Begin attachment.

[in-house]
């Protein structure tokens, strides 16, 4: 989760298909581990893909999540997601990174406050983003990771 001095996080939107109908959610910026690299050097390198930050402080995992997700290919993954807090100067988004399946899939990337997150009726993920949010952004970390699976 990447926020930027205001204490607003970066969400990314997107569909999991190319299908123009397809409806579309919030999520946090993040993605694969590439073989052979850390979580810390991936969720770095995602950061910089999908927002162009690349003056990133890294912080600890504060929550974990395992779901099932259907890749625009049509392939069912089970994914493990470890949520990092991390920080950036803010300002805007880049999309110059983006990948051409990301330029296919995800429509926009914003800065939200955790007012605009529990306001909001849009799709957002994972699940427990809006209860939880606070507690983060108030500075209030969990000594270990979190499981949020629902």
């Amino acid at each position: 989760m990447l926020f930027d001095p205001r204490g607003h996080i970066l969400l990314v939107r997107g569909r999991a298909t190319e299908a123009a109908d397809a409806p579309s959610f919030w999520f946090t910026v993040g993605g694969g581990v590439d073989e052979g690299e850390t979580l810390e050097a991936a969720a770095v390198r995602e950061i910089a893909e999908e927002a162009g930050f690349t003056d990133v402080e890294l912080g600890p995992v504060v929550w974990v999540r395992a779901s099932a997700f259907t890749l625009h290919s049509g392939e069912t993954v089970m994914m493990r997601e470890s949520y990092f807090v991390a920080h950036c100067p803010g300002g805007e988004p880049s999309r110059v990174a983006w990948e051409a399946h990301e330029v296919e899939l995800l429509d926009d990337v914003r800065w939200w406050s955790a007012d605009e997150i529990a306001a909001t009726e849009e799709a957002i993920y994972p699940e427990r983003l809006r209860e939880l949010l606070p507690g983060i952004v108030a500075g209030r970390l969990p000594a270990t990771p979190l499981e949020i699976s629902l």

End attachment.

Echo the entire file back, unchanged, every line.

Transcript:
[in-house]
């Protein structure tokens, strides 16, 4: 989760298909581990893909999540997601990174406050983003990771 001095996080939107109908959610910026690299050097390198930050402080995992997700290919993954807090100067988004399946899939990337997150009726993920949010952004970390699976 990447926020930027205001204490607003970066969400990314997107569909999991190319299908123009397809409806579309919030999520946090993040993605694969590439073989052979850390979580810390991936969720770095995602950061910089999908927002162009690349003056990133890294912080600890504060929550974990395992779901099932259907890749625009049509392939069912089970994914493990470890949520990092991390920080950036803010300002805007880049999309110059983006990948051409990301330029296919995800429509926009914003800065939200955790007012605009529990306001909001849009799709957002994972699940427990809006209860939880606070507690983060108030500075209030969990000594270990979190499981949020629902």
């Amino acid at each position: 989760m990447l926020f930027d001095p205001r204490g607003h996080i970066l969400l990314v939107r997107g569909r999991a298909t190319e299908a123009a109908d397809a409806p579309s959610f919030w999520f946090t910026v993040g993605g694969g581990v590439d073989e052979g690299e850390t979580l810390e050097a991936a969720a770095v390198r995602e950061i910089a893909e999908e927002a162009g930050f690349t003056d990133v402080e890294l912080g600890p995992v504060v929550w974990v999540r395992a779901s099932a997700f259907t890749l625009h290919s049509g392939e069912t993954v089970m994914m493990r997601e470890s949520y990092f807090v991390a920080h950036c100067p803010g300002g805007e988004p880049s999309r110059v990174a983006w990948e051409a399946h990301e330029v296919e899939l995800l429509d926009d990337v914003r800065w939200w406050s955790a007012d605009e997150i529990a306001a909001t009726e849009e799709a957002i993920y994972p699940e427990r983003l809006r209860e939880l949010l606070p507690g983060i952004v108030a500075g209030r970390l969990p000594a270990t990771p979190l499981e949020i699976s629902l």